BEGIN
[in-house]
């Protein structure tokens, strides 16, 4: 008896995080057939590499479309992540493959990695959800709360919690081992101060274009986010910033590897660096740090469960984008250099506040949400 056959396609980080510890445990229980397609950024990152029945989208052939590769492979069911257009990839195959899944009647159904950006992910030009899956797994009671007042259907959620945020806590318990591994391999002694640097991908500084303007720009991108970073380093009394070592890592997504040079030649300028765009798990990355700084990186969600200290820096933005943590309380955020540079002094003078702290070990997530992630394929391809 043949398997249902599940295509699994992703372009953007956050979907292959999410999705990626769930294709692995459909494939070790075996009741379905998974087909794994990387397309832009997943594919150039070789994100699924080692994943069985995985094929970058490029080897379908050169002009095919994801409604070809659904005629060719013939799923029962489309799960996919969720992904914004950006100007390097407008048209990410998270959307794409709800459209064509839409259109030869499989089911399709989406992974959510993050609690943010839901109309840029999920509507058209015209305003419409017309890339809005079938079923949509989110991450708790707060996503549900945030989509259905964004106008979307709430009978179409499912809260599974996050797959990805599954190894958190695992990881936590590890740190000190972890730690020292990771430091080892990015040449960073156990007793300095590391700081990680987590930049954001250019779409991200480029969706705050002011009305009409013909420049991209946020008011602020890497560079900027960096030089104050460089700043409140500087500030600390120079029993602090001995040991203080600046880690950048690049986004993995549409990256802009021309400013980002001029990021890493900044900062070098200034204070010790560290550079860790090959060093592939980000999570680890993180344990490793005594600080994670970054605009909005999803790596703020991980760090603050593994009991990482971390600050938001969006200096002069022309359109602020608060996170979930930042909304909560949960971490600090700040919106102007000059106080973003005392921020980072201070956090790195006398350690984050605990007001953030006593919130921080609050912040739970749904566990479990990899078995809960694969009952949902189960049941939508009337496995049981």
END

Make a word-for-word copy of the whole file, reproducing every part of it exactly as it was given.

[in-house]
């Protein structure tokens, strides 16, 4: 008896995080057939590499479309992540493959990695959800709360919690081992101060274009986010910033590897660096740090469960984008250099506040949400 056959396609980080510890445990229980397609950024990152029945989208052939590769492979069911257009990839195959899944009647159904950006992910030009899956797994009671007042259907959620945020806590318990591994391999002694640097991908500084303007720009991108970073380093009394070592890592997504040079030649300028765009798990990355700084990186969600200290820096933005943590309380955020540079002094003078702290070990997530992630394929391809 043949398997249902599940295509699994992703372009953007956050979907292959999410999705990626769930294709692995459909494939070790075996009741379905998974087909794994990387397309832009997943594919150039070789994100699924080692994943069985995985094929970058490029080897379908050169002009095919994801409604070809659904005629060719013939799923029962489309799960996919969720992904914004950006100007390097407008048209990410998270959307794409709800459209064509839409259109030869499989089911399709989406992974959510993050609690943010839901109309840029999920509507058209015209305003419409017309890339809005079938079923949509989110991450708790707060996503549900945030989509259905964004106008979307709430009978179409499912809260599974996050797959990805599954190894958190695992990881936590590890740190000190972890730690020292990771430091080892990015040449960073156990007793300095590391700081990680987590930049954001250019779409991200480029969706705050002011009305009409013909420049991209946020008011602020890497560079900027960096030089104050460089700043409140500087500030600390120079029993602090001995040991203080600046880690950048690049986004993995549409990256802009021309400013980002001029990021890493900044900062070098200034204070010790560290550079860790090959060093592939980000999570680890993180344990490793005594600080994670970054605009909005999803790596703020991980760090603050593994009991990482971390600050938001969006200096002069022309359109602020608060996170979930930042909304909560949960971490600090700040919106102007000059106080973003005392921020980072201070956090790195006398350690984050605990007001953030006593919130921080609050912040739970749904566990479990990899078995809960694969009952949902189960049941939508009337496995049981």